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This content is taken from the St George's, University of London & Kingston and St George's Faculty of Health, Social Care and Education's online course, ECG Assessment: an Introduction for Healthcare Providers. Join the course to learn more.

Skip to 0 minutes and 10 seconds In week one of the course, we looked at the normal electrical conduction of the heart, known as sinus rhythm, and how this is linked to coordinated contraction and movement of blood. We now need to think about how the electrical activity is represented on an ECG as waves and complexes. A normal sinus beat starts with the generation of an electrical impulse at the sinus node and the spread of this impulse as what is called a wave of depolarisation across the atria. This event is represented on the ECG as a smooth, rounded wave form called a p-wave. The second step in the process is the impulse moving through the atrioventricular node and the bundle of his.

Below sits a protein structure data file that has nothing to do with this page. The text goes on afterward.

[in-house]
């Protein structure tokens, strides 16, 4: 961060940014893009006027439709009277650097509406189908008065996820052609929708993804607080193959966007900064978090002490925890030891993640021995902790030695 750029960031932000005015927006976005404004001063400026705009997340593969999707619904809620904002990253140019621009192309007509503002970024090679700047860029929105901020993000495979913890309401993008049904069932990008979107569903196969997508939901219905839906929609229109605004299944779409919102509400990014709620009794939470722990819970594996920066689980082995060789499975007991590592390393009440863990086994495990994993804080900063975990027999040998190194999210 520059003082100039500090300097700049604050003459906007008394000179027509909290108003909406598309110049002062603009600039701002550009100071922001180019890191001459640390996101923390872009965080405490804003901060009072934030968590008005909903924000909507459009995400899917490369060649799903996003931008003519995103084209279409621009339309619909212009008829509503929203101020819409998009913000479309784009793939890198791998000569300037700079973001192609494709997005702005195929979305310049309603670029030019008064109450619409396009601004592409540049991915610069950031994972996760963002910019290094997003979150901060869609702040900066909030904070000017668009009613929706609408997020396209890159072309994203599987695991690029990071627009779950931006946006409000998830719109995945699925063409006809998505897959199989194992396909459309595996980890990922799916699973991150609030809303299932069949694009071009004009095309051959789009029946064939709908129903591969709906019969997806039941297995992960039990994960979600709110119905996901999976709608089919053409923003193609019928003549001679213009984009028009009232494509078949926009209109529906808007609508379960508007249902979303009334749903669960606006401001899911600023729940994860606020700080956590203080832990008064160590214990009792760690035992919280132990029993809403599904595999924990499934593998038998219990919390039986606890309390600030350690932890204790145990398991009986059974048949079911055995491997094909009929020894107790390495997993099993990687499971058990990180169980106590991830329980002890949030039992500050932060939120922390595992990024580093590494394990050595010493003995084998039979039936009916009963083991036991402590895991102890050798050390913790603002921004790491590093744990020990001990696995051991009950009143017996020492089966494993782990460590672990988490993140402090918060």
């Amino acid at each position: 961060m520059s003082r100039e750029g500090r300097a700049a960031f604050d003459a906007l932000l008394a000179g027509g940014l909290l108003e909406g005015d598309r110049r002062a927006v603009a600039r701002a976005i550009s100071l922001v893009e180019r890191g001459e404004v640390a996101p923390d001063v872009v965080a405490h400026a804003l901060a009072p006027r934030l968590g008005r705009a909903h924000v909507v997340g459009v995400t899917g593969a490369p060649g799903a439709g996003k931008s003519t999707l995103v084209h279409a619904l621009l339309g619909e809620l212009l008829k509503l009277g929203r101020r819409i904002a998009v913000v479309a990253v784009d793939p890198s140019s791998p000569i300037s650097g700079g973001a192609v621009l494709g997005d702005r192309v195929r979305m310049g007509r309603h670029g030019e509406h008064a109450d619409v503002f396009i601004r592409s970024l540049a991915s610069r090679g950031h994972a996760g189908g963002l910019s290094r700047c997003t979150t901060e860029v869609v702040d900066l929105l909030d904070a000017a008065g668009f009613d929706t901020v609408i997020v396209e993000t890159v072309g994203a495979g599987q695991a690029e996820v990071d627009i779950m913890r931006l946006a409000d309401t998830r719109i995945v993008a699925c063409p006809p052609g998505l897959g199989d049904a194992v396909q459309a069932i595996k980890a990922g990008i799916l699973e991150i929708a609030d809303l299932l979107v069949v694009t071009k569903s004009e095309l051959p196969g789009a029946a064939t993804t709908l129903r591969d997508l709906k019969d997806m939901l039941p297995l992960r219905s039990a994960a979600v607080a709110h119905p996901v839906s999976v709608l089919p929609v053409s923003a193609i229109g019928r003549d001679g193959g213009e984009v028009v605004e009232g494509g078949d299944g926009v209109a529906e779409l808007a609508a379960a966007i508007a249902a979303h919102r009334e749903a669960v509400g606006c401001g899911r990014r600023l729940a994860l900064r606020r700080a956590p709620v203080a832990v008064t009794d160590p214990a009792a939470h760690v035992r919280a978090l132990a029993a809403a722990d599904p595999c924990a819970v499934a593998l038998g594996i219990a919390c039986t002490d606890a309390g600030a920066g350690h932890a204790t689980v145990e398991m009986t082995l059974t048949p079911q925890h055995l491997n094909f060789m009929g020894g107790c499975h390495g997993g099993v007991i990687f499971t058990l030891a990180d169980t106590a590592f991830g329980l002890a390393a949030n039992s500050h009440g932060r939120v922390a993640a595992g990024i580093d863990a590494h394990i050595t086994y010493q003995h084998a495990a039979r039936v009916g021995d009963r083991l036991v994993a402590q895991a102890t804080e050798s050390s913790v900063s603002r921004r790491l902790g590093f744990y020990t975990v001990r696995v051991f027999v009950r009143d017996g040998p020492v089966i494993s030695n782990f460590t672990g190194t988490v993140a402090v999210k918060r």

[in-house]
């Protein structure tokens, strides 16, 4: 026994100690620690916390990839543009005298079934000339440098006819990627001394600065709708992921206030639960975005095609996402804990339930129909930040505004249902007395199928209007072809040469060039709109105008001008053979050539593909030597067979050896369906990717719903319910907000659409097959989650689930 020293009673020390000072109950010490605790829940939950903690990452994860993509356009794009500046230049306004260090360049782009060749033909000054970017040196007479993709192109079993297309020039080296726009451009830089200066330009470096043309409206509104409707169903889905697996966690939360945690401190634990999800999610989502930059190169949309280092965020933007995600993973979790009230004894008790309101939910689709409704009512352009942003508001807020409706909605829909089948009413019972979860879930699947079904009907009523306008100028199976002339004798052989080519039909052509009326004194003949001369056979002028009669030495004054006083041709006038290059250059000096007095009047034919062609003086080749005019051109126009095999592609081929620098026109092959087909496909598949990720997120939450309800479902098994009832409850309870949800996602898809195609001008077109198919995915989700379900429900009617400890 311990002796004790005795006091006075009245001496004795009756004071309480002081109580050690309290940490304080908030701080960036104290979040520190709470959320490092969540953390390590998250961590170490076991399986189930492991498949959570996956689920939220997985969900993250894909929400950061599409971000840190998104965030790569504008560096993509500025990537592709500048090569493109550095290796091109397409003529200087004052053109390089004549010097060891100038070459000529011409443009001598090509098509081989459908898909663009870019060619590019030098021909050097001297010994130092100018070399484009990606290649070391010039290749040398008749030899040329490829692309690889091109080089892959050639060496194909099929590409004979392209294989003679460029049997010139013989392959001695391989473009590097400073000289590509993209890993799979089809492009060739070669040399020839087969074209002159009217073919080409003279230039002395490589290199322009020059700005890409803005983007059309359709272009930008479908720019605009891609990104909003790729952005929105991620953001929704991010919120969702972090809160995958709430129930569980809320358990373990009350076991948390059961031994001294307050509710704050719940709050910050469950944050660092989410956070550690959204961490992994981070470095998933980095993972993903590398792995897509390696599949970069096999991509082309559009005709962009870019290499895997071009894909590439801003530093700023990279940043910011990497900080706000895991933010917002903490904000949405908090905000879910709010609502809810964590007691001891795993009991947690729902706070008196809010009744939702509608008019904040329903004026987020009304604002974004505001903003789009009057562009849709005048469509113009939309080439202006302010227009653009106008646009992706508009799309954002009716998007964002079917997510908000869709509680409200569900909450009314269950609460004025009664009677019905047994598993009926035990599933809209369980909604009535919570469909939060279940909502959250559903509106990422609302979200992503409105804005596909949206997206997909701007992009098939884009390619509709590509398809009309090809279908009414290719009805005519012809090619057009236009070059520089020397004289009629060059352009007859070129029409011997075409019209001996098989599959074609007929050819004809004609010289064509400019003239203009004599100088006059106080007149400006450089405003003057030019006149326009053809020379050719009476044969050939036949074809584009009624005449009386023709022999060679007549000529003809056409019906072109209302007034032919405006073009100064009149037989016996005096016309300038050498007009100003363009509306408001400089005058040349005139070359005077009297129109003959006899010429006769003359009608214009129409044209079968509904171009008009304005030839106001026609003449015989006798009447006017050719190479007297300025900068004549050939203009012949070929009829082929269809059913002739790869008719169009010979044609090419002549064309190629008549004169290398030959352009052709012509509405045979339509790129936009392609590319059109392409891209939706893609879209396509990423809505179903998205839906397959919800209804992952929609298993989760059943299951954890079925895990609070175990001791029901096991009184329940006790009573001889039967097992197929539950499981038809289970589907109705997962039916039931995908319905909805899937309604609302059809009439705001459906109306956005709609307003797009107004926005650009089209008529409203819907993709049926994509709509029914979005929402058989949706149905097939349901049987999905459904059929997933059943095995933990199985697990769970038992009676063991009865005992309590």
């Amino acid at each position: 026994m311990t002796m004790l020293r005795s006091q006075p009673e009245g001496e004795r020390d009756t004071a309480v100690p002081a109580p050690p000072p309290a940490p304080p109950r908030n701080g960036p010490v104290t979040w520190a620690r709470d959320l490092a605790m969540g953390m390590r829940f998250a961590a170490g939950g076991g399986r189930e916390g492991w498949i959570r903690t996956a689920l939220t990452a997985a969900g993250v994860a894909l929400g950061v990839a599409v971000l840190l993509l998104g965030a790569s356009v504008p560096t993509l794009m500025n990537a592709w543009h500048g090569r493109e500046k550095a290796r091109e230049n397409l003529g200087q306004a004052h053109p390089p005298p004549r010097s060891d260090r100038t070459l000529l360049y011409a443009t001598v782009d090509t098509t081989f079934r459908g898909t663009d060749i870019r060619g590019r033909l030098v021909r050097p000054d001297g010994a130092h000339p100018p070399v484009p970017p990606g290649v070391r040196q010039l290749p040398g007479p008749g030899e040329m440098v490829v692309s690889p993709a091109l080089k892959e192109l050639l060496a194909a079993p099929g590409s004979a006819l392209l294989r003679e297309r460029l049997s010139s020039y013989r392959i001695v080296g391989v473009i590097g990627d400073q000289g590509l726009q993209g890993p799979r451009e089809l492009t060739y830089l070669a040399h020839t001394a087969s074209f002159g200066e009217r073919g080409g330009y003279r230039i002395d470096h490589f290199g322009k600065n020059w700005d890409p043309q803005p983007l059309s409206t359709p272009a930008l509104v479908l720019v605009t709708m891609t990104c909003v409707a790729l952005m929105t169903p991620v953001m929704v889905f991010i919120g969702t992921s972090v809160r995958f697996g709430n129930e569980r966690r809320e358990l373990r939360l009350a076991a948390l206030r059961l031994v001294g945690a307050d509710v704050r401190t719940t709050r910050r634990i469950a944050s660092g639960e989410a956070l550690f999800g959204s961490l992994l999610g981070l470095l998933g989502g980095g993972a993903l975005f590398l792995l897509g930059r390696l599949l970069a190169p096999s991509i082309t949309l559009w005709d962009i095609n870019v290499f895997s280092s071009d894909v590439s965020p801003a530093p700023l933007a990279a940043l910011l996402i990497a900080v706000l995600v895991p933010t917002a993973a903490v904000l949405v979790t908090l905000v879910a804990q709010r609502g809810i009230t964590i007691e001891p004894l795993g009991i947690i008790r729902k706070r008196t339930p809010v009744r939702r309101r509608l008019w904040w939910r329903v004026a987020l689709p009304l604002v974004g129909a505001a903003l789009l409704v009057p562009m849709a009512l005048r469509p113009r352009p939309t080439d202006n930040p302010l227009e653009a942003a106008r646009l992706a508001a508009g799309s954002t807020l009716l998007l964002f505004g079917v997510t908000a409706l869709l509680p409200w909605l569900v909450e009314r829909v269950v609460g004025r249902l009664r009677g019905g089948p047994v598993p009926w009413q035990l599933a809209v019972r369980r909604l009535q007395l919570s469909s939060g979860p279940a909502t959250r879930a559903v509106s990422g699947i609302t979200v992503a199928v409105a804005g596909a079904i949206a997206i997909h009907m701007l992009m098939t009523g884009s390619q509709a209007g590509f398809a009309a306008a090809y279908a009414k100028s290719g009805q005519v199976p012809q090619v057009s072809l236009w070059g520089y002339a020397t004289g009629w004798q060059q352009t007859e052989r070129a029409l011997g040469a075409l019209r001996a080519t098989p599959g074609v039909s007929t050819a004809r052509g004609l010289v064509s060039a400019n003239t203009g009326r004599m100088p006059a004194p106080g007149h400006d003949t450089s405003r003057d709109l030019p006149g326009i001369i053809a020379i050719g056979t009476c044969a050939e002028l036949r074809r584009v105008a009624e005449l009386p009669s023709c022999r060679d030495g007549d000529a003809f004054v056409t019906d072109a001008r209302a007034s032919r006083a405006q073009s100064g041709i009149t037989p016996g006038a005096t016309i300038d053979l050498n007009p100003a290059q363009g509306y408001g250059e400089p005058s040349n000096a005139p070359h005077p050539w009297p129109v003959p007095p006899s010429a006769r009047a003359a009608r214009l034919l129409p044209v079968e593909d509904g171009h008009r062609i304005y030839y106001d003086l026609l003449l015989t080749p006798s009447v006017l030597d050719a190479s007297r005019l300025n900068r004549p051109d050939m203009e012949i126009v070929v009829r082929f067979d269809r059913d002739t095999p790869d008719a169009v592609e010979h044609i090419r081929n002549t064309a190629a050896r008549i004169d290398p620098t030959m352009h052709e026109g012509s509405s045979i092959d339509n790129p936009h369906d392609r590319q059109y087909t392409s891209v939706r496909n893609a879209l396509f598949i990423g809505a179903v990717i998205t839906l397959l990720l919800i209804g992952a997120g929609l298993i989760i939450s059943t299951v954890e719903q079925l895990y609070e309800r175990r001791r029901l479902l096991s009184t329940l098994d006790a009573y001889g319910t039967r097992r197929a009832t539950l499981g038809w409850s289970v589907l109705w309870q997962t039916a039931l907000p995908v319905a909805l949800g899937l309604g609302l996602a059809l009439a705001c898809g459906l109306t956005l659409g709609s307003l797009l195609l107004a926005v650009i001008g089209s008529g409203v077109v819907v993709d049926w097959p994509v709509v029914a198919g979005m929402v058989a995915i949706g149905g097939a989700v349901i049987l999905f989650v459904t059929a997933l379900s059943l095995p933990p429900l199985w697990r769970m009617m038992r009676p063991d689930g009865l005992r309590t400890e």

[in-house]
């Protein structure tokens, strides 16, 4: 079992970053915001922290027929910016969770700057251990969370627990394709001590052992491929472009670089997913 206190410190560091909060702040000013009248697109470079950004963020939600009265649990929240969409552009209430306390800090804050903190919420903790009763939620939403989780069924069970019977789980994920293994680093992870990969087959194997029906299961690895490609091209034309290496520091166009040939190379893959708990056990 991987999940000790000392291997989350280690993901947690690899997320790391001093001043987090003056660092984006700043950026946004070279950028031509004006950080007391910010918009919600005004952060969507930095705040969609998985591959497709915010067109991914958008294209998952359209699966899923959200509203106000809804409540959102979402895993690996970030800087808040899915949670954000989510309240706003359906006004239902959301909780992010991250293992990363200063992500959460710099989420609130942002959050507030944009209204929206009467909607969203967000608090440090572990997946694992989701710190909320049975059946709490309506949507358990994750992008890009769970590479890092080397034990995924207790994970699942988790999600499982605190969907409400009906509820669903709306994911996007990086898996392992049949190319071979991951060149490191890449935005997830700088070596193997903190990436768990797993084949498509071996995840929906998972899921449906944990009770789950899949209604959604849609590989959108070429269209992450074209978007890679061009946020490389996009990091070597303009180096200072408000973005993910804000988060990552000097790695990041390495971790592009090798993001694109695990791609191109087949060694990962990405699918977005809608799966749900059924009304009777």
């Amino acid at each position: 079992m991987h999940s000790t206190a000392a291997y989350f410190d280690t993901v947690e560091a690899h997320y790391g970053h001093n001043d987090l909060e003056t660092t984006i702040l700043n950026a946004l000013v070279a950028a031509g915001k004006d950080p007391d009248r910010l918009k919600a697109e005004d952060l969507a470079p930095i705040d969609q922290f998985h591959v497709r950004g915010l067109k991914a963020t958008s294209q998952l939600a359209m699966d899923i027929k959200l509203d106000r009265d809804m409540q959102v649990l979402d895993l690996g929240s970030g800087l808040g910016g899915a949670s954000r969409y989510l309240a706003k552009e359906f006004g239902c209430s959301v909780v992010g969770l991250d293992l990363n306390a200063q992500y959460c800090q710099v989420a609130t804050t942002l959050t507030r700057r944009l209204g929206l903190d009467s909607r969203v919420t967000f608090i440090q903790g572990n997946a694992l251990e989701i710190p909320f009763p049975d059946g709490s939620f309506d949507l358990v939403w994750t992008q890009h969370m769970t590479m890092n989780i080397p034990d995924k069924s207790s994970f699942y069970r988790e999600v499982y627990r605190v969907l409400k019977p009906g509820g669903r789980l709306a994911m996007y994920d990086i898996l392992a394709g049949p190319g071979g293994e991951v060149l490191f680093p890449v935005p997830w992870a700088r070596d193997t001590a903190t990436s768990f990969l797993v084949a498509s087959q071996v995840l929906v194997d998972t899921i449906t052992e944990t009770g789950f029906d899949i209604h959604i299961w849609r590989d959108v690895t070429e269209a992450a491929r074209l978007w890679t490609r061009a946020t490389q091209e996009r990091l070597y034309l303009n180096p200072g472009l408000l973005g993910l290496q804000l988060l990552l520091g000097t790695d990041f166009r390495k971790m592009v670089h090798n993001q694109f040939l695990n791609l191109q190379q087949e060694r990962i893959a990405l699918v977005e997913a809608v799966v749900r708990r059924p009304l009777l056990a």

Skip to 0 minutes and 57 seconds This does not produce a deflection on the ECG, so it’s represented by a gap between the end of the p-wave and the beginning of the next wave form. Following this, the impulse travels down both bundle branches and depolarises the ventricles. This is represented by the QRS complex, which can vary in its shape, but is often of two or three deflections. After depolarisation, repolarisation of the ventricles occurs. And this is represented by an asymmetric t-wave.

Relationship between sinus rhythm and the ECG waveforms

In this video, we look, in greater detail, at the relationship between sinus rhythm and the ECG waveforms.

As this is a powerpoint presentation, we’ve also created an illustrated transcript for you to download in the download section.

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This video is from the free online course:

ECG Assessment: an Introduction for Healthcare Providers

St George's, University of London